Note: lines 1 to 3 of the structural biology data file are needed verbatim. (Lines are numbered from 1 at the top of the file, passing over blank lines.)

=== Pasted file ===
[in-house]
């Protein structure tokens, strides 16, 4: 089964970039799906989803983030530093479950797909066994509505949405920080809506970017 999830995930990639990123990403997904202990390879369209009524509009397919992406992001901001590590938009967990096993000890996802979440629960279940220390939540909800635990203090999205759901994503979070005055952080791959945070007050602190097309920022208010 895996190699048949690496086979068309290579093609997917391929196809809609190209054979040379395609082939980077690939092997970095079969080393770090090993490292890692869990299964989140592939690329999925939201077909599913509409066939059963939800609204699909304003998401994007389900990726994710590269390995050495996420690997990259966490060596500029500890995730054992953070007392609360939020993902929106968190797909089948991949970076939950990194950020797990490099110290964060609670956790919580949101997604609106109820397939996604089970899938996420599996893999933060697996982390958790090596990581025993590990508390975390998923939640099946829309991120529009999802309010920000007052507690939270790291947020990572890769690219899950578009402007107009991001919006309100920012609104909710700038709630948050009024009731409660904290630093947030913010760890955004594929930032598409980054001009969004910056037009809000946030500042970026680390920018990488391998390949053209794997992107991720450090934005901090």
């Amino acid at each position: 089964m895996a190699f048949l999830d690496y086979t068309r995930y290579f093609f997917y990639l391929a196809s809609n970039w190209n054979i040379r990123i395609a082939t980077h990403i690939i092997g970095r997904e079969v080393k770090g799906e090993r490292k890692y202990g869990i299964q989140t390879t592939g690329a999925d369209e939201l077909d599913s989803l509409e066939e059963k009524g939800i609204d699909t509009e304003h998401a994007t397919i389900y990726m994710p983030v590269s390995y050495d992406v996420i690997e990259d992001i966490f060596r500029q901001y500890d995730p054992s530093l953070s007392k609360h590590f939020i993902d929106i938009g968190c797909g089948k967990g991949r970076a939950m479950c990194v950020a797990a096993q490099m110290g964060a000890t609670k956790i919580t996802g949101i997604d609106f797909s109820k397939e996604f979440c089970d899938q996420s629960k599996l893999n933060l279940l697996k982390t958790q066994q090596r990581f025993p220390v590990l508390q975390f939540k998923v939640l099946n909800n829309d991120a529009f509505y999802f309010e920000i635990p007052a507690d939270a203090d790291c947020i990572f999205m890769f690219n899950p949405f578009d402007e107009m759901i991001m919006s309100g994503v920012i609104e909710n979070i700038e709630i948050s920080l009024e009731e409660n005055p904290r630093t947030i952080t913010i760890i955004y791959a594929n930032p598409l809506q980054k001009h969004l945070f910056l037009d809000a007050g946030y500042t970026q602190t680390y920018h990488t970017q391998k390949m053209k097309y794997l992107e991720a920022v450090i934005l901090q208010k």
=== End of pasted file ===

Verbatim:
[in-house]
């Protein structure tokens, strides 16, 4: 089964970039799906989803983030530093479950797909066994509505949405920080809506970017 999830995930990639990123990403997904202990390879369209009524509009397919992406992001901001590590938009967990096993000890996802979440629960279940220390939540909800635990203090999205759901994503979070005055952080791959945070007050602190097309920022208010 895996190699048949690496086979068309290579093609997917391929196809809609190209054979040379395609082939980077690939092997970095079969080393770090090993490292890692869990299964989140592939690329999925939201077909599913509409066939059963939800609204699909304003998401994007389900990726994710590269390995050495996420690997990259966490060596500029500890995730054992953070007392609360939020993902929106968190797909089948991949970076939950990194950020797990490099110290964060609670956790919580949101997604609106109820397939996604089970899938996420599996893999933060697996982390958790090596990581025993590990508390975390998923939640099946829309991120529009999802309010920000007052507690939270790291947020990572890769690219899950578009402007107009991001919006309100920012609104909710700038709630948050009024009731409660904290630093947030913010760890955004594929930032598409980054001009969004910056037009809000946030500042970026680390920018990488391998390949053209794997992107991720450090934005901090």
């Amino acid at each position: 089964m895996a190699f048949l999830d690496y086979t068309r995930y290579f093609f997917y990639l391929a196809s809609n970039w190209n054979i040379r990123i395609a082939t980077h990403i690939i092997g970095r997904e079969v080393k770090g799906e090993r490292k890692y202990g869990i299964q989140t390879t592939g690329a999925d369209e939201l077909d599913s989803l509409e066939e059963k009524g939800i609204d699909t509009e304003h998401a994007t397919i389900y990726m994710p983030v590269s390995y050495d992406v996420i690997e990259d992001i966490f060596r500029q901001y500890d995730p054992s530093l953070s007392k609360h590590f939020i993902d929106i938009g968190c797909g089948k967990g991949r970076a939950m479950c990194v950020a797990a096993q490099m110290g964060a000890t609670k956790i919580t996802g949101i997604d609106f797909s109820k397939e996604f979440c089970d899938q996420s629960k599996l893999n933060l279940l697996k982390t958790q066994q090596r990581f025993p220390v590990l508390q975390f939540k998923v939640l099946n909800n829309d991120a529009f509505y999802f309010e920000i635990p007052a507690d939270a203090d790291c947020i990572f999205m890769f690219n899950p949405f578009d402007e107009m759901i991001m919006s309100g994503v920012i609104e909710n979070i700038e709630i948050s920080l009024e009731e409660n005055p904290r630093t947030i952080t913010i760890i955004y791959a594929n930032p598409l809506q980054k001009h969004l945070f910056l037009d809000a007050g946030y500042t970026q602190t680390y920018h990488t970017q391998k390949m053209k097309y794997l992107e991720a920022v450090i934005l901090q208010k």